t may seem like a silly question, of course you can breathe, right? Sure, but are you breathing right? Maybe not...
Take a moment out of your busy day to focus on the way you breathe. Many people breathe through the middle and upper lungs, not getting air all the way down to the bottom of their lungs. This can cause the muscles between your rig cage and spine to become tight.
Breathing increases the amount of oxygen in your body creating calm and focused relaxation.
The focus of breathing in Pilates is to help isolate your abdominals and pelvic floor muscles, which help with spinal and pelvic stability. This is essential for injury prevention and ensures you maintain an upright posture.
So, back to the question:
Can You Breathe? Not so sure now, are we?
Well, let me teach you..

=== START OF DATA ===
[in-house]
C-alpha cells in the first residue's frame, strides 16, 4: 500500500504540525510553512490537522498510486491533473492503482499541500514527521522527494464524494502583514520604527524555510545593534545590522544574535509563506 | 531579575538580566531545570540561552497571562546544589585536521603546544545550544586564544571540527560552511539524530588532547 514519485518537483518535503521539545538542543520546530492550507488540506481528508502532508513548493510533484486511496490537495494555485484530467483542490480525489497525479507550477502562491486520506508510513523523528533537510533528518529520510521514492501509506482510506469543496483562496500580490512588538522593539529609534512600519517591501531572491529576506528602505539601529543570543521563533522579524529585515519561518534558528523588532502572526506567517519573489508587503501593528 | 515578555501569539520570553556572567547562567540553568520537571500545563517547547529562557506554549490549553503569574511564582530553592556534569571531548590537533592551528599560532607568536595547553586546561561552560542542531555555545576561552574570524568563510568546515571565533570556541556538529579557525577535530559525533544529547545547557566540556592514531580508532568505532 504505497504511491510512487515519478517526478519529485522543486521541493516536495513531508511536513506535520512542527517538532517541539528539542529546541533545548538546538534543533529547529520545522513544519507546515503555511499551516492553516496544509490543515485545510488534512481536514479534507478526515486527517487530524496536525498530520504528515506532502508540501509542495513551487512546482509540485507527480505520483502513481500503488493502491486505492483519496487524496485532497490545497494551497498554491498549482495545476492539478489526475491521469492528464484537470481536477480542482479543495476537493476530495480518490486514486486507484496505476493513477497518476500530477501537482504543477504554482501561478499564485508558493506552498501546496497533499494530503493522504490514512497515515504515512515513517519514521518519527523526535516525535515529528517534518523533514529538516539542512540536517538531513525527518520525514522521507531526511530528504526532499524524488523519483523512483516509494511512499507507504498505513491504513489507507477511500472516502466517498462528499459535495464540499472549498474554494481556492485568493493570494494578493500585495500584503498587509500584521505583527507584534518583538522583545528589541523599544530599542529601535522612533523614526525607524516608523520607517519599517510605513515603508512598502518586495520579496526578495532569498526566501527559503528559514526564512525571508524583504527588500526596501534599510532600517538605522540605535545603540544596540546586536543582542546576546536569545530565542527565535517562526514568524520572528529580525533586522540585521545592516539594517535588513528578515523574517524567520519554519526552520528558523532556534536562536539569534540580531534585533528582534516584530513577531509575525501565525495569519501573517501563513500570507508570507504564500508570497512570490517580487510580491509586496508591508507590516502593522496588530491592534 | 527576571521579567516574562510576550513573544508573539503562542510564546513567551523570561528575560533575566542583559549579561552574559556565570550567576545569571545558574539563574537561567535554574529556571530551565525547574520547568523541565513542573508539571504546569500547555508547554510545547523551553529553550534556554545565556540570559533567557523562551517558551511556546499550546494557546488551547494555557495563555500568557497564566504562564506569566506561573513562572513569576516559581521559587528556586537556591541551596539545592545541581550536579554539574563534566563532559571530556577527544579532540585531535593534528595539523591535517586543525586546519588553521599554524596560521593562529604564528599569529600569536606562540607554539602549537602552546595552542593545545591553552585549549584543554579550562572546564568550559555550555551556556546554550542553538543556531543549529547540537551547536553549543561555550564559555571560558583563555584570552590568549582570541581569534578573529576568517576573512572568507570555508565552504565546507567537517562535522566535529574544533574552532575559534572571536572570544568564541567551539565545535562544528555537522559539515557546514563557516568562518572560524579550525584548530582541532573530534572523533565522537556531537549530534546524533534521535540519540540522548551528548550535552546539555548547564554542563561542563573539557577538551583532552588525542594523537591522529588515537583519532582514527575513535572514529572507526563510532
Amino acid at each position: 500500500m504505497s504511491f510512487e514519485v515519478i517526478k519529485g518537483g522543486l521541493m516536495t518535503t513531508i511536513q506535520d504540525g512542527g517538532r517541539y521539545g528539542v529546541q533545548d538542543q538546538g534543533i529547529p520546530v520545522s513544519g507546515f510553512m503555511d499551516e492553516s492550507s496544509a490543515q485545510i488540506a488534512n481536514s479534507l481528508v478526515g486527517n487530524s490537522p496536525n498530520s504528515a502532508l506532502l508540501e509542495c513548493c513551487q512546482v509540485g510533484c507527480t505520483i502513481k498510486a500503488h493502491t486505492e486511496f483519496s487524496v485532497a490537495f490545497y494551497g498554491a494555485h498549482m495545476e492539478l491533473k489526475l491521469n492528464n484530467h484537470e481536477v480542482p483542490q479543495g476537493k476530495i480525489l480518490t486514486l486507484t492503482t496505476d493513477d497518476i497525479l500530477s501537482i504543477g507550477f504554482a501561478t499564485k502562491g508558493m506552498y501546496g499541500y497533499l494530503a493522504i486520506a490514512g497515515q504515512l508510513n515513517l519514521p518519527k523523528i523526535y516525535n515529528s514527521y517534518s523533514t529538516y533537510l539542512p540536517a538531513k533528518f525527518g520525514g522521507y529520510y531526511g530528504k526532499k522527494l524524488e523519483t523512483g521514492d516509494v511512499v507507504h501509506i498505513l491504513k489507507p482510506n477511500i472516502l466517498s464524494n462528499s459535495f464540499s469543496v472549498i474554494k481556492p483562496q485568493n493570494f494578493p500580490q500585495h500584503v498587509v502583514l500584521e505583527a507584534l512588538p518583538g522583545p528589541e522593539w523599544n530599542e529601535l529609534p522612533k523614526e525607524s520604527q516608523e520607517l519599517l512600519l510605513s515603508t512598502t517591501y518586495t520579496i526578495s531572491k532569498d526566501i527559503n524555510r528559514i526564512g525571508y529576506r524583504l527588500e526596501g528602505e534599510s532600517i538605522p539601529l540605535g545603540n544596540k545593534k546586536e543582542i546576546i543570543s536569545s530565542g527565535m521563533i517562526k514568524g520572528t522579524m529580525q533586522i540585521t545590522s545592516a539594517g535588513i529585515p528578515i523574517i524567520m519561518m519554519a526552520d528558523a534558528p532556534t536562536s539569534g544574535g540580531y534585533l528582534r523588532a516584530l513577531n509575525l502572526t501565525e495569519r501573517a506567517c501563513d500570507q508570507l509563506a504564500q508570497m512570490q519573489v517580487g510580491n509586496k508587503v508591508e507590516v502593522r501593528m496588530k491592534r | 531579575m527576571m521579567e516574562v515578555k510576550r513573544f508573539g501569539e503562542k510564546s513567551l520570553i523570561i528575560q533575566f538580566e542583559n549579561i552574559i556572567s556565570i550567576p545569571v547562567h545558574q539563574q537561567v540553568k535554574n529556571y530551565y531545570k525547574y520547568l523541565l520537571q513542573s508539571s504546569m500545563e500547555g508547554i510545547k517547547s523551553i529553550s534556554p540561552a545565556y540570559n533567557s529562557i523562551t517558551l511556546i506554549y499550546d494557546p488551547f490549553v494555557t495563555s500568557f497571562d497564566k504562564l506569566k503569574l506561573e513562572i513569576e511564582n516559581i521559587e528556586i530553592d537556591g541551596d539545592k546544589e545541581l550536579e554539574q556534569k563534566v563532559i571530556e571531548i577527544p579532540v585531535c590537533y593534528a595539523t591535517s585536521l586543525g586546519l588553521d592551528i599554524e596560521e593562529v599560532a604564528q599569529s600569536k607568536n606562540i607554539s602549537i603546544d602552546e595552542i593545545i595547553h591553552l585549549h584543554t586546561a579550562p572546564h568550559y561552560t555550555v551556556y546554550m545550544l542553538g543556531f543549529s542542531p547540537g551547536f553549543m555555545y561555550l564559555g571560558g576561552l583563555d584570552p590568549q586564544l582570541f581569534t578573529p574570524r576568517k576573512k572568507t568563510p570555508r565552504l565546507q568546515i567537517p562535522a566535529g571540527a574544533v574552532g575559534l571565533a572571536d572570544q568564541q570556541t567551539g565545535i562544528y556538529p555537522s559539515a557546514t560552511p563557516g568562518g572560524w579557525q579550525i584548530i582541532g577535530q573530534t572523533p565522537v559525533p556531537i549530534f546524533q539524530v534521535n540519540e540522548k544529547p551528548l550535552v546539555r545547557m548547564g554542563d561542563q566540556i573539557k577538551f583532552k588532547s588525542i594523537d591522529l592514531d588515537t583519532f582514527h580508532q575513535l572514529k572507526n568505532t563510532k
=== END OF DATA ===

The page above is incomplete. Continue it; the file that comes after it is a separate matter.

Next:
Lie on your back with your knees bent and hip width apart.
Find a comfortable position for your lower back.
Place one hand at the bottom part of your rib cage and one under your chest.
Breathe IN through your nose getting the air into the bottom part of your rib cage (diaphragmatic). It is also important to focus on the side and back parts of your ribs during breathing.
Breathe OUT through your mouth, relaxing the ribcage. Let all the air out of your lungs. Take 2-3 times longer to breathe out.
Did You Know?
Many Pilates’ exercises have set breathing patterns.
This stops you from holding your breath, which can cause you to become dizzy or lightheaded. Breathing also gets your abdominal muscles working!
The “in breath” or “inhale” helps you prepare for the exercise.
The “out breath” or “exhale” helps to activate the deep abdominal muscle called transverse abdominis or “core muscle” which is used during the effort part of the exercise.
If you are new to Pilates it will take a few sessions to get used to using breathing as part of your exercises. Don't worry though- with time it will get easier. After all, practice makes perfect!